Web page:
The apostle had sent Tychicus to Ephesus. (4:12) Earlier, Tychicus, one of Paul’s beloved fellow workers from the Roman province of Asia, accompanied him in Greece, Macedonia, and Asia Minor. (Acts 20:2-4) During his first imprisonment in Rome, the apostle entrusted Tychicus with letters for the community of believers in Ephesus and in Colossae. At that time, Onesimus, Philemon’s runaway slave who had become a believer, accompanied Tychicus to rejoin Philemon as a brother in Christ. (Ephesians 6:21, 22; Colossians 4:7-9)

Sometime prior to his arrest, Paul seems to have stayed in the home of Carpus in Troas, on the northwest coast of Asia Minor, and appears to have departed during a time of warm weather. He left his cloak with Carpus and, therefore, asked Timothy to bring it with him. Additionally, he wanted to have his scrolls and particularly his parchments. The scrolls may have been either Hebrew or Greek manuscripts of the Hebrew Scriptures. Among these scrolls, some may have been made from parchment or animal skins, with the others being papyrus scrolls. Another possibility is that the parchments may have included copies of the apostle’s own letters to congregations and other then-existing Christian writings. With winter approaching (4:21), Paul would have wanted his cloak for warmth, and having the scrolls and parchments to read would have comforted him in his state of confinement. (4:13)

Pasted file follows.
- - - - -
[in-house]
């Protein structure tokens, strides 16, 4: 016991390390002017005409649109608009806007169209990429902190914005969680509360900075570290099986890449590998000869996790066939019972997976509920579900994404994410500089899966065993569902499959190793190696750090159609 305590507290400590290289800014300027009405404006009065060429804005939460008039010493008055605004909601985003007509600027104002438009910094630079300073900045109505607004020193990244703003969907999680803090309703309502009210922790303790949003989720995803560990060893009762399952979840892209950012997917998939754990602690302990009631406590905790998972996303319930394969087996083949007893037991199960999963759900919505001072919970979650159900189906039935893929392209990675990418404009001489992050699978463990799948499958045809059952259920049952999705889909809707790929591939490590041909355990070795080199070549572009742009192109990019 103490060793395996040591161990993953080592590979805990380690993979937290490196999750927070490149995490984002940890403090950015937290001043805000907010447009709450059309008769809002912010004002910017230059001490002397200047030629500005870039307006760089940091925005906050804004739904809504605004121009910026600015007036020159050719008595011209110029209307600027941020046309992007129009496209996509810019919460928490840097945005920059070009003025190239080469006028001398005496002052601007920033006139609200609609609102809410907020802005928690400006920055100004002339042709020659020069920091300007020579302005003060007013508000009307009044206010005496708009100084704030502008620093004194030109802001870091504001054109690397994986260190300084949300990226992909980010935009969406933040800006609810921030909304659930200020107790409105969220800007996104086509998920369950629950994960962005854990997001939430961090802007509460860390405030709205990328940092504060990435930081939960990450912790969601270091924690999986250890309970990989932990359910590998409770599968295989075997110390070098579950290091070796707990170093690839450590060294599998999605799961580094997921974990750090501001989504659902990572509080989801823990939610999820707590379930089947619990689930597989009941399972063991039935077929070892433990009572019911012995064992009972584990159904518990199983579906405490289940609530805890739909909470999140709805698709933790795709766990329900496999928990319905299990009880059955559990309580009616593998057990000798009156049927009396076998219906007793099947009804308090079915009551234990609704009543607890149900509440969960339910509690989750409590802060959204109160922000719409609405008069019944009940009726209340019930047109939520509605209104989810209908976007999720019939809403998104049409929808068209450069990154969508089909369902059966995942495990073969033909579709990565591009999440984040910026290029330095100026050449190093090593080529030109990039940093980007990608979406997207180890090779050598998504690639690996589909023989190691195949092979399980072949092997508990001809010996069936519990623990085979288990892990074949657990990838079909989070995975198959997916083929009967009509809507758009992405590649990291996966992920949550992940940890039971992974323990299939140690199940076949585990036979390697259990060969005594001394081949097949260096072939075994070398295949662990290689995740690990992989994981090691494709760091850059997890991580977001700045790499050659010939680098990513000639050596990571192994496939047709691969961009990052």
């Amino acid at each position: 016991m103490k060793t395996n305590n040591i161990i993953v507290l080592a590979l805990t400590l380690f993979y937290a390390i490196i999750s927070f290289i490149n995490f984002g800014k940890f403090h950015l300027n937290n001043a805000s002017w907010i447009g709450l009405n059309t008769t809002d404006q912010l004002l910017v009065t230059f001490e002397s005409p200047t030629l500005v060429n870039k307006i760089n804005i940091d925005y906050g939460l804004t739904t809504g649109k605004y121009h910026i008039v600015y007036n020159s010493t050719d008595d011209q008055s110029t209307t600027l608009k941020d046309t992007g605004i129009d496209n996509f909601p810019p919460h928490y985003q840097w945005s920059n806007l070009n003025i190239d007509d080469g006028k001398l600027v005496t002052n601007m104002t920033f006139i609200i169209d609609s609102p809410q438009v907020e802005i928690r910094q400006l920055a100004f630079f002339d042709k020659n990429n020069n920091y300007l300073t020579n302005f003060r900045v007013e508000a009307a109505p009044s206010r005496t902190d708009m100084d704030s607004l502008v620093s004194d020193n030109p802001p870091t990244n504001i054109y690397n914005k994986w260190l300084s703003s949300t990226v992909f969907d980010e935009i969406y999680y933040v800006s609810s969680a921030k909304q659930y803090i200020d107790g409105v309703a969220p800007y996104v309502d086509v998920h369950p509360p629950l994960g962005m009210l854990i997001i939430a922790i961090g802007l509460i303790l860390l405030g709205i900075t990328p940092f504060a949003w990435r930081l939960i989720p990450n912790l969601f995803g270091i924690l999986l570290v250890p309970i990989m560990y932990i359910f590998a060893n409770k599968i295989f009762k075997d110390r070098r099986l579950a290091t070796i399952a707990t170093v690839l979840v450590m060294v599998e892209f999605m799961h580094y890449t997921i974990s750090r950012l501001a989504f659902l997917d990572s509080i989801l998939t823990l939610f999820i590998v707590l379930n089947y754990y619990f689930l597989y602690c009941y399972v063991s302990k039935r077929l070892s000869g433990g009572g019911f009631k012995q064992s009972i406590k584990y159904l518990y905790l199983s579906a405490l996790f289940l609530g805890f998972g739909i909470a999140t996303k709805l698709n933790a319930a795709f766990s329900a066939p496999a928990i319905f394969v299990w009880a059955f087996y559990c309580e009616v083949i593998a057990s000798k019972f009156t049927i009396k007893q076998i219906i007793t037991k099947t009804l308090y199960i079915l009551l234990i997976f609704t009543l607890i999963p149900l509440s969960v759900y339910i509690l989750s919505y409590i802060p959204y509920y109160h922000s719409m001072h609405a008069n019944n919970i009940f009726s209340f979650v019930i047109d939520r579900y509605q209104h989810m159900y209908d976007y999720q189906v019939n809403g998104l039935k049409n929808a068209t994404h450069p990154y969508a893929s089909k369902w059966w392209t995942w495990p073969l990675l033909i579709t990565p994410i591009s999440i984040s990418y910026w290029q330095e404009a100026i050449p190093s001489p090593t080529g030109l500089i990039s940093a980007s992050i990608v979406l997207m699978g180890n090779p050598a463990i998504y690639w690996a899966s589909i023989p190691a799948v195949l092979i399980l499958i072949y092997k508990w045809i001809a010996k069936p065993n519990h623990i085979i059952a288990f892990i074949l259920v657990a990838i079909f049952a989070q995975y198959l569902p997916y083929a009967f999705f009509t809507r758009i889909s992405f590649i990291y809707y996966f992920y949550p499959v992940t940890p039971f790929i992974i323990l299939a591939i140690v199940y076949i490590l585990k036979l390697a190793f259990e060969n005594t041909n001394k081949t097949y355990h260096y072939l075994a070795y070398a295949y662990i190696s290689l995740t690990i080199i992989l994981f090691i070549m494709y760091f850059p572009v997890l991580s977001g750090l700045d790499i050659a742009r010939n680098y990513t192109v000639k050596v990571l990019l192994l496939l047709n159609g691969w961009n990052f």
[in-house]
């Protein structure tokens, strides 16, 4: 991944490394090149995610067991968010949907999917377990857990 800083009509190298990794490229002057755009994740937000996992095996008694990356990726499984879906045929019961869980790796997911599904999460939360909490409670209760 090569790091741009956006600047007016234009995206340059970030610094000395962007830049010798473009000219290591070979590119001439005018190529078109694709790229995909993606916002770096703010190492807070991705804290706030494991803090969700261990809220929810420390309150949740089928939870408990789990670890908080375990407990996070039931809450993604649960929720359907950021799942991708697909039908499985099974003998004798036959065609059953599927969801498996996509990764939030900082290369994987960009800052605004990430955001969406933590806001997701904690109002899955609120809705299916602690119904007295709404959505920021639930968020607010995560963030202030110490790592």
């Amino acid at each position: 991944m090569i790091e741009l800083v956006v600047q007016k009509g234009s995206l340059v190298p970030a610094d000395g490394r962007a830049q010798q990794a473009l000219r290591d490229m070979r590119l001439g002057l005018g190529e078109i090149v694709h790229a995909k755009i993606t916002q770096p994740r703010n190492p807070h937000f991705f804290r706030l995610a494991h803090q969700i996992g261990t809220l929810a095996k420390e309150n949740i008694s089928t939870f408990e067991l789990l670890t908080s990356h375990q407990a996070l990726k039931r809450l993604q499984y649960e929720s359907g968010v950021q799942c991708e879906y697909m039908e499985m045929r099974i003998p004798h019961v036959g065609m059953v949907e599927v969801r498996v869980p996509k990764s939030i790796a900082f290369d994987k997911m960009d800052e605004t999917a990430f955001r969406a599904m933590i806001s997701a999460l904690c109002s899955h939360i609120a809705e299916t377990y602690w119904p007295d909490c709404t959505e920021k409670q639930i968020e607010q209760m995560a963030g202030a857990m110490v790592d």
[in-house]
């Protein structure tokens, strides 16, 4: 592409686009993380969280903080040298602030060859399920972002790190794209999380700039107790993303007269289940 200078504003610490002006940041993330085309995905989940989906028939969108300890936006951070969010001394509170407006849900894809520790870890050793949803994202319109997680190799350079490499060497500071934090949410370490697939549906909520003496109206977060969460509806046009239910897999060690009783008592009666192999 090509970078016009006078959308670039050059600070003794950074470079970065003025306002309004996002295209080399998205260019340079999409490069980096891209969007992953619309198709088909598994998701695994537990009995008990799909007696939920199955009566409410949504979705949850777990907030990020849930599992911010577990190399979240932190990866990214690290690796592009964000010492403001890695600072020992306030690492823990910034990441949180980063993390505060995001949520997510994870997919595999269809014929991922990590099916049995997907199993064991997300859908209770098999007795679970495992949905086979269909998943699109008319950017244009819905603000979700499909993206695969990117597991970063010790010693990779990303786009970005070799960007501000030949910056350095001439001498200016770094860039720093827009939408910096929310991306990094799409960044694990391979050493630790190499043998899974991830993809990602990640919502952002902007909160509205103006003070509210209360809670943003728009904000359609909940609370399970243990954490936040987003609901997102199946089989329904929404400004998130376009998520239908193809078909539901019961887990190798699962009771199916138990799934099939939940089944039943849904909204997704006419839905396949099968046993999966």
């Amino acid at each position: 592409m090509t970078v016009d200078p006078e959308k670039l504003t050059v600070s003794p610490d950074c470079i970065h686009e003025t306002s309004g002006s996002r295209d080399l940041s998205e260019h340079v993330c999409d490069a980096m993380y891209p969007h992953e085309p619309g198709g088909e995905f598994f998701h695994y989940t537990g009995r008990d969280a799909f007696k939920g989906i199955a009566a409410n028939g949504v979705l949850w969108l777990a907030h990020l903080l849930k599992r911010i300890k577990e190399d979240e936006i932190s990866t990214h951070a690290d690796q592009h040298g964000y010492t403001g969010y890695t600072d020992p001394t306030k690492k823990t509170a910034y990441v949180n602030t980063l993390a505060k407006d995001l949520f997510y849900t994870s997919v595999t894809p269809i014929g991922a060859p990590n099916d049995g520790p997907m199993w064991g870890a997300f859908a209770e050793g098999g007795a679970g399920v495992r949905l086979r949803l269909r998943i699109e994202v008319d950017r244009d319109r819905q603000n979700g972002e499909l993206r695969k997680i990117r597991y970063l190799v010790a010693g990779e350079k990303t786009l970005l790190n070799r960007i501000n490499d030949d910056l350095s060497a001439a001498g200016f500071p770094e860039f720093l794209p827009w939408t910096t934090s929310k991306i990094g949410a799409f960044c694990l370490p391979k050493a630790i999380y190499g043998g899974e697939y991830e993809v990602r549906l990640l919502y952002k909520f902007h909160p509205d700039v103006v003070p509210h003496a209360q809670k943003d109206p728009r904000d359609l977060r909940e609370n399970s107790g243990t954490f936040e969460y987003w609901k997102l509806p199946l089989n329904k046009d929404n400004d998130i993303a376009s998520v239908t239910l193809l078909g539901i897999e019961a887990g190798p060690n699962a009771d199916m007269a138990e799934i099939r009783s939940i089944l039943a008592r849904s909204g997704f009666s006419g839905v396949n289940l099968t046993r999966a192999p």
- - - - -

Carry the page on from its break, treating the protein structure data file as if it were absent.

The apostle had suffered much harm from the metalworker Alexander. He did not doubt, however, that the Lord Jesus Christ, God’s appointed judge to whom all must render an account, would repay Alexander according to his deeds. (4:14) Paul warned Timothy to be on guard against him, for this metalworker had resisted his words. Alexander must have been defiant, doing whatever he could to undermine Paul’s labors or to hinder him from carrying out his commission as an apostle. (4:15)